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Helping African American women with diabetes

African American women with diabetes greatly reduced their stress levels and improved their condition of “dyslipidemia” through the practice of the Transcendental Meditation technique, according to a first-ever study we presented during the American Public Health Association’s Annual Meeting and Exposition in Philadelphia last November.

Dyslipidemia is the most common complication of diabetes, characterized by low HDL (good) cholesterol and high triglyceride levels, which increase the risk of cardiovascular disease (CVD).

The 12-month pilot study involved 49 diabetic African American women, aged between 55 and 85 years, who were randomly assigned to a Transcendental Meditation program group or to a health-education group focusing on diet and exercise.

The Transcendental Meditation group showed a 29 percent greater increase in HDL (good) cholesterol and a 20 percent greater drop in triglycerides than subjects in the diet and exercise group at the end of the trial period.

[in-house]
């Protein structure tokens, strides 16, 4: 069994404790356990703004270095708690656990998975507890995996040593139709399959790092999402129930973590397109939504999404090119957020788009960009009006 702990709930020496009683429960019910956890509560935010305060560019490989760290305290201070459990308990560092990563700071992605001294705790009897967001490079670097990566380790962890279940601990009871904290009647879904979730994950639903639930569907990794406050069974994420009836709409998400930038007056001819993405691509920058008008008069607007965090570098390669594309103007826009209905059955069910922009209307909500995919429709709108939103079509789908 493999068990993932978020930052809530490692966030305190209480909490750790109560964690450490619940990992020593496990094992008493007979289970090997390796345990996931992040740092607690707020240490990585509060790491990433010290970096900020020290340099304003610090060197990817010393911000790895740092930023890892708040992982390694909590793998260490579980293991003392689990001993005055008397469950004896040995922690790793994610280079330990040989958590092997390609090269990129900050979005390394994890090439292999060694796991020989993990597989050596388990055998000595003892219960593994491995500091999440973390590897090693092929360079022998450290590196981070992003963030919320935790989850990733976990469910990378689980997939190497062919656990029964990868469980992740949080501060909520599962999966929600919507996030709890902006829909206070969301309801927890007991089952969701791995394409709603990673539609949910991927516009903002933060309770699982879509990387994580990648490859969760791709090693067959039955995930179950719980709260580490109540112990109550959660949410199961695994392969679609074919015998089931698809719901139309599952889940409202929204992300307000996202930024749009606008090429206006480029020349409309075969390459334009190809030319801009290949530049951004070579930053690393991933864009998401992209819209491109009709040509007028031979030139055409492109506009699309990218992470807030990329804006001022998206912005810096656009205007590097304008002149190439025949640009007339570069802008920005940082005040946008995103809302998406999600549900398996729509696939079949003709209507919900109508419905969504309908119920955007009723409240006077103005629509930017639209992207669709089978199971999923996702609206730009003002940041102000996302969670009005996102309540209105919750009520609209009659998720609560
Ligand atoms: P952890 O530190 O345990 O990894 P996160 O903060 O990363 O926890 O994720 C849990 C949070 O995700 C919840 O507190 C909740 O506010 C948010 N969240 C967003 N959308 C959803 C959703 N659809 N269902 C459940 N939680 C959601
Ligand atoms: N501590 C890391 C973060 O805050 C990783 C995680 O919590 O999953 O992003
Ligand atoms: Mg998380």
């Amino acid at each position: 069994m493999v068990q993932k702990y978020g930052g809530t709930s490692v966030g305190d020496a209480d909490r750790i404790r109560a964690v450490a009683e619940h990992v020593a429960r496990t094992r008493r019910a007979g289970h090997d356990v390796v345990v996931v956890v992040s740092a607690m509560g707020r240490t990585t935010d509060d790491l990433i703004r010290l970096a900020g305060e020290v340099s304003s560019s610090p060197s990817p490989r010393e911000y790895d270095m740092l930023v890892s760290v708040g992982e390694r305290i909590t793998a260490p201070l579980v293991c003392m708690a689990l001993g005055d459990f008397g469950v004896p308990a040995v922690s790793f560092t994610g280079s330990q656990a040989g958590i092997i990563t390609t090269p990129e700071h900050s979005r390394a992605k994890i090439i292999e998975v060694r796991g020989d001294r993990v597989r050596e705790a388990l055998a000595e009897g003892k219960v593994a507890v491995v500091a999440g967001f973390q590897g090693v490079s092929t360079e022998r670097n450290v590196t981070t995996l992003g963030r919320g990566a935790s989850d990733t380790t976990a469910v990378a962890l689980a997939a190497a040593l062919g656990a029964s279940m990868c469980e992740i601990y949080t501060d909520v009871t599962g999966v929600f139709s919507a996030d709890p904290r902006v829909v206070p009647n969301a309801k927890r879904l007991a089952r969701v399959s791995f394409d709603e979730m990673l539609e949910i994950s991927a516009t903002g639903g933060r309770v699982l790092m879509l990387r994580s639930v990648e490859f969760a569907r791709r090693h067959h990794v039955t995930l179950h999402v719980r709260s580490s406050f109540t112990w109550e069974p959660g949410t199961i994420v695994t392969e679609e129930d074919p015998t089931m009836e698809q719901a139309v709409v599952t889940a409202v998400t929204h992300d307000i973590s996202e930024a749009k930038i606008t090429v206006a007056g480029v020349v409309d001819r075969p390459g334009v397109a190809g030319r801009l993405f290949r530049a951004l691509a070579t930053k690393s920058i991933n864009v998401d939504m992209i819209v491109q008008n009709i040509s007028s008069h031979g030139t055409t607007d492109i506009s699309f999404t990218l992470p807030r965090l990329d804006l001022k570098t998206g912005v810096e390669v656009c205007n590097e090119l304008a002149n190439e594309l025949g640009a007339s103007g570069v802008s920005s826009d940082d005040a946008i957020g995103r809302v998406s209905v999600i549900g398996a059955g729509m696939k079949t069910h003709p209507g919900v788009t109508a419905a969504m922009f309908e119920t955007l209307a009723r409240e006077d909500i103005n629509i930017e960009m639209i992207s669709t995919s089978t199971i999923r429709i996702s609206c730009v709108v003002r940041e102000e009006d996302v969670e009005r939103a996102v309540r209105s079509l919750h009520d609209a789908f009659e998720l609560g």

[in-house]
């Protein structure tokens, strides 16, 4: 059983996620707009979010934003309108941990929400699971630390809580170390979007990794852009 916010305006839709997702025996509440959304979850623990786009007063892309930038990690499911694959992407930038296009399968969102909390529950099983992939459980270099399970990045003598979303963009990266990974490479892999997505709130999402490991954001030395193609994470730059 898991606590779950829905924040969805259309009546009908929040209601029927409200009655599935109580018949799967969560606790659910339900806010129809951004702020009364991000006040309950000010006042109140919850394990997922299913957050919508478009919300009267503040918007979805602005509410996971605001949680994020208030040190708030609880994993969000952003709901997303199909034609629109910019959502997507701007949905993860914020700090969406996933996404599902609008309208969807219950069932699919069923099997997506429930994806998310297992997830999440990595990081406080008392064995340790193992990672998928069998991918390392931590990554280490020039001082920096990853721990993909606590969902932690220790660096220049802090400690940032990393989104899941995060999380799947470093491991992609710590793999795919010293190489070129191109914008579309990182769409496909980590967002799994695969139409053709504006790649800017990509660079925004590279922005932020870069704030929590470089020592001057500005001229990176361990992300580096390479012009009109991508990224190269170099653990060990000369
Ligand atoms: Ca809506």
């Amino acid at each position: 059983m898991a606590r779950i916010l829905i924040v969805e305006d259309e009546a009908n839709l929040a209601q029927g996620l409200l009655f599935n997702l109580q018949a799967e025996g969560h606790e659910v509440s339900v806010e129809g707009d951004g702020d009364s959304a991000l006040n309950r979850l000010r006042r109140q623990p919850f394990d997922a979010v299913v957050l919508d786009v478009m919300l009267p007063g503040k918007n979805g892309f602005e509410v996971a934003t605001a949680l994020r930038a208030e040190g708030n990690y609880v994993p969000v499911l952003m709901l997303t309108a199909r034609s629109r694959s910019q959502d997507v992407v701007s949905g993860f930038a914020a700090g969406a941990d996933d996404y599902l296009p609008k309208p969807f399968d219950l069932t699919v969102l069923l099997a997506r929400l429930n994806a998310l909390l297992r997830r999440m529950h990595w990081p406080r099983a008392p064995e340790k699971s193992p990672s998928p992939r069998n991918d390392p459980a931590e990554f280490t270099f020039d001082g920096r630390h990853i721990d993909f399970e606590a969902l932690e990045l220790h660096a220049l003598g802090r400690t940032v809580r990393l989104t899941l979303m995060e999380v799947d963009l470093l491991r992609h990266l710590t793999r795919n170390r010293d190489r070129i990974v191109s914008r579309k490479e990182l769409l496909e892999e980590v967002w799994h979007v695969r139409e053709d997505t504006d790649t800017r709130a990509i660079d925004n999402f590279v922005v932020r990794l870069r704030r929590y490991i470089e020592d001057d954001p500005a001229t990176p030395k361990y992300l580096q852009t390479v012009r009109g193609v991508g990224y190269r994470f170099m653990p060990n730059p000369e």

The study was conducted by researchers at Morehouse School of Medicine in Atlanta, Howard University Hospital and College of Medicine in Washington, D.C.  and the Institute for Natural Medicine and Prevention at Maharishi University of Management in Fairfield, Iowa.

This research suggests that stress reduction with the Transcendental Meditation program is both feasible and effective in reducing diabetic dyslipidemia in African American woman and it can be an important part of a lifestyle modification program for improving diabetic dyslipidemia and preventing CVD.

Nearly twice as many African American women suffer from CVD and diabetes as Caucasian women, and psychosocial stress contributes to the risk of diabetes and diabetes complications especially CVD. Combining the Transcendental Meditation technique with changes to diet and exercise may produce an even greater benefit.

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